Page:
2007: 165. The Dante Game

“It was a matter of simple geometry.

One the tourist map of Florence the cathedral was a large pink blob like a polyhedron.  A puzzled traveller could put a finger on the blob, look up at the red-tiled roof-tops and find the dome rising above everything else, a great rounded octagonal shape like a segmented melon.”

The Dante Game, Jane Langton

I have gone on a bit of a Langton re-reading spree.  As I explained before, Langton writes the Homer Kelly mysteries, a series of novels in which the mystery is as (if not less) important than the literary or historical issue that surrounds each one of the Kelly’s adventures (for his wife, Mary, is as important as Homer in these books).  This book is set in Florence, where Homer is teaching for a semester and is overcome with Florentine life, sights, sounds, and of course, Dante.  The mystery, which encompasses murder, kidnapping and the international drug trade (not to mention the possible modernization of the Catholic church) is second to the setting - the life of Florence, and the people who live there.  These books are quite charming - couldn’t be more different than, say, Denis Lehane, but if you are looking for something escapist and literary, with a hint of mystery and a charming detective (in a bumbling American way, not a Peter Whimsey way), I recommend this series quite highly.  And, obviously I enjoyed re-reading this one enough to keep re-reading others!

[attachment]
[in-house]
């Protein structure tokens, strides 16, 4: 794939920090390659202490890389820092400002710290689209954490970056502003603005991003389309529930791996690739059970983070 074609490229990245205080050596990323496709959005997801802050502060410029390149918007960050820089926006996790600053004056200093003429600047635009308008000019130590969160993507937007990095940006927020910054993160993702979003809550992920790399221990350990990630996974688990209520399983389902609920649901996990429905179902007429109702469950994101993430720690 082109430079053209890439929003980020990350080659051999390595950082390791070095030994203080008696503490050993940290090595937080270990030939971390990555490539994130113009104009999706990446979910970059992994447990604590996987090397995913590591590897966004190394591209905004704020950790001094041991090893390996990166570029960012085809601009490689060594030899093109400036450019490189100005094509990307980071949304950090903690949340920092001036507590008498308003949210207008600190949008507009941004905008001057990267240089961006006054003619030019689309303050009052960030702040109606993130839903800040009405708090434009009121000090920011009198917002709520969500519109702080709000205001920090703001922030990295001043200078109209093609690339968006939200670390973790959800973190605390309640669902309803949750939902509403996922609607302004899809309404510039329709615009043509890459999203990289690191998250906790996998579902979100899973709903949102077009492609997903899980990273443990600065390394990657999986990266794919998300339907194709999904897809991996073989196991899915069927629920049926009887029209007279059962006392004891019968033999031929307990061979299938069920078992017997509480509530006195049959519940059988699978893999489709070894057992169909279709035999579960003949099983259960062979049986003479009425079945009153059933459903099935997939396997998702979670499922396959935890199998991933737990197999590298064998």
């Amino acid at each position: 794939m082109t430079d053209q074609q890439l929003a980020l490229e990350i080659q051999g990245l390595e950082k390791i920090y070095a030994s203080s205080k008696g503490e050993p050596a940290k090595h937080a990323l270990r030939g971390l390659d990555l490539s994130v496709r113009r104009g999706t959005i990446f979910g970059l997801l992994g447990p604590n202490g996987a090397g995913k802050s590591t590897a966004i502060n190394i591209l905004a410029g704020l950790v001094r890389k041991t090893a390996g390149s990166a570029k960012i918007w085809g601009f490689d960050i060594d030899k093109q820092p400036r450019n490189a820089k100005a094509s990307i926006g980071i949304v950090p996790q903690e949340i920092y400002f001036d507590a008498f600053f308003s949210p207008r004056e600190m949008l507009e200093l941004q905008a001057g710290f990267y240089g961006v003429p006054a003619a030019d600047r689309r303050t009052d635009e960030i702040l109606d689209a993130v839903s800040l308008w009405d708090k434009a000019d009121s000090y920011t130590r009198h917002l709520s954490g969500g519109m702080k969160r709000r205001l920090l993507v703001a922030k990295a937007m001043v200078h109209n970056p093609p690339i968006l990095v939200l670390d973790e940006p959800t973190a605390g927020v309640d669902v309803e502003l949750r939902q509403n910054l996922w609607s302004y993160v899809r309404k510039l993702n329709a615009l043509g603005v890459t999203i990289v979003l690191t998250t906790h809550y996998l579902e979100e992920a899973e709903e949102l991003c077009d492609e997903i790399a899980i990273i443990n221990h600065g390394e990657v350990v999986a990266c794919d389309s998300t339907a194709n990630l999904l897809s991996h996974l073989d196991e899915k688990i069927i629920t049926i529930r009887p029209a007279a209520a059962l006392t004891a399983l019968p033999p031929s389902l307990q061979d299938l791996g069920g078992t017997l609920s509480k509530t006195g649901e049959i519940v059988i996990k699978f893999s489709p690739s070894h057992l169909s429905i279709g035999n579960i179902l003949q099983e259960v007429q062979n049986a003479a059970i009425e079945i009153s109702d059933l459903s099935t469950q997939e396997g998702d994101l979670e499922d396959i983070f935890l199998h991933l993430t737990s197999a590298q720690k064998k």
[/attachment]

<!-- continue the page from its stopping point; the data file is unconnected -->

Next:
Recommended for: People who like cozy mysteries, and American scholars abroad.

Date/Place Completed: 10/23/07; D.C.

Categories: Fiction; Re-read.

© Carrie Dunsmore 2017